Fleas are another small parasitic tiny black bug that you can commonly find on your bed sheets – especially if you have pets. These wingless insects often feed on the blood of their host animal but may also bite humans if no other host is nearby.

Unfortunately, a single flea can lay up to 50 eggs per day which last for around 50 days. And these eggs can fall off your pet when it shakes or scratches. That’s how it can easily lead to an infestation on your bed. 

  • Appearance: Fleas have oval-shaped yet plump bodies. They often appear reddish brown or dark brown. A notable feature is its long legs and rounded heavy bottom. 
  • Size: 1/8 inch
  • Scientific Name: Siphonaptera
  • Lifespan: 2 or 3 months
  • Habitat: Warm-blooded animal
  • Diet: Blood from humans and pets
  • Threat: Aside from its quick reproduction that could easily lead to an infestation, fleas can be carriers of diseases. This is in addition to their painful and itchy bites – some of which can trigger severe allergic reactions. 
  • Control: To make sure that you don’t get a flea infestation at home, it’s best to always bathe your pet with anti-flea soap, shampoo, or powder. This is especially done after your pet has been out for a walk or has been to the dog park. This is to ensure that no flea is to enter your home and start a dreaded infestation.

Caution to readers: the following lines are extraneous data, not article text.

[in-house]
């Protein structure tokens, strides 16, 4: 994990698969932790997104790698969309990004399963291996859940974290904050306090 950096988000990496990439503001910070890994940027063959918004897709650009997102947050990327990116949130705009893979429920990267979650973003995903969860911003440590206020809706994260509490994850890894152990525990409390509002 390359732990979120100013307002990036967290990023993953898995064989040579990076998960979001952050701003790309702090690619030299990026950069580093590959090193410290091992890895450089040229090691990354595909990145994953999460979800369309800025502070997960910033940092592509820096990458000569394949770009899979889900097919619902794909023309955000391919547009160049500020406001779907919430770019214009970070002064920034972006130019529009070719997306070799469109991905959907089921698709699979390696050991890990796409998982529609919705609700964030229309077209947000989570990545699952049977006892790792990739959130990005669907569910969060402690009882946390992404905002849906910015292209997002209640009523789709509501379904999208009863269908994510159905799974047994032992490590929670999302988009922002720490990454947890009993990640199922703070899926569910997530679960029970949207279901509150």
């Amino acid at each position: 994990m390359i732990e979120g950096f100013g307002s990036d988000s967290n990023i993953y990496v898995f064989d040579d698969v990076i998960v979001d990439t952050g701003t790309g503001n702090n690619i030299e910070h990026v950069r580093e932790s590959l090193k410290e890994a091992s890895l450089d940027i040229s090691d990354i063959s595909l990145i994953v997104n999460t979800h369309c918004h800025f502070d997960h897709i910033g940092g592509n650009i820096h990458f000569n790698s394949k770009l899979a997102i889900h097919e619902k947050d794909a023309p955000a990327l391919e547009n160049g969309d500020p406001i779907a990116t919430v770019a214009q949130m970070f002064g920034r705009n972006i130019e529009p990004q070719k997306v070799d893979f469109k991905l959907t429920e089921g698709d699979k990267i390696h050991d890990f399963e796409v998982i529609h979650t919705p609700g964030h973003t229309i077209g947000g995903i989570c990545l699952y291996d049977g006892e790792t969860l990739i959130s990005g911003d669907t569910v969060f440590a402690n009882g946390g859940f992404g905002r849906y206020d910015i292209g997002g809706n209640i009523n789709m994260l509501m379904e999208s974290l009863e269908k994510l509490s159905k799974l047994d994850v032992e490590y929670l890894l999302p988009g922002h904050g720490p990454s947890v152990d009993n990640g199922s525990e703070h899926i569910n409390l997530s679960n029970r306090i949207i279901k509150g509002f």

Related: 8 Signs of Fleas in Bed and How to Get Rid of Them | A Complete Guide

Cockroach Nymphs

Cockroach Nymphs

Cockroach nymphs are the newly-hatched baby cockroaches. These are the tiny wingless versions of the adult cockroach. But while they are flightless, they can similarly spread diseases like their adult versions. 

  • Appearance: Cockroach nymphs look like tiny cockroaches – they have elongated bodies, three pairs of legs, and a pair of long antennae. They usually appear dark red, reddish brown, or bright maroon. 
  • Size: 3/4 inch
  • Scientific Name: Blattella
  • Lifespan: 6 to 15 months
  • Habitat: Hollow trees, wood piles, and mulch
  • Diet: Sweets, meats, and starches
  • Threat: Cockroach nymphs are common pests known for being a health hazard. They can carry diseases because of their scavenging nature, often eating whatever’s available – even their feces if no other food is around. They also bite when they are threatened, and these bites can be swollen and painful. 
  • Control: In case of an infestation, you can diffuse citrus oils in your bedroom since cockroaches are known to be repulsed by that scent. To prevent the recurrence of an infestation, make sure your room – especially your bed sheets – is always clean. If you love snacking in bed, always vacuum right after eating to get rid of any leftovers that can further attract cockroach nymphs. It also helps to clean the entire house to make sure no cockroach nymphs or eggs remain hidden.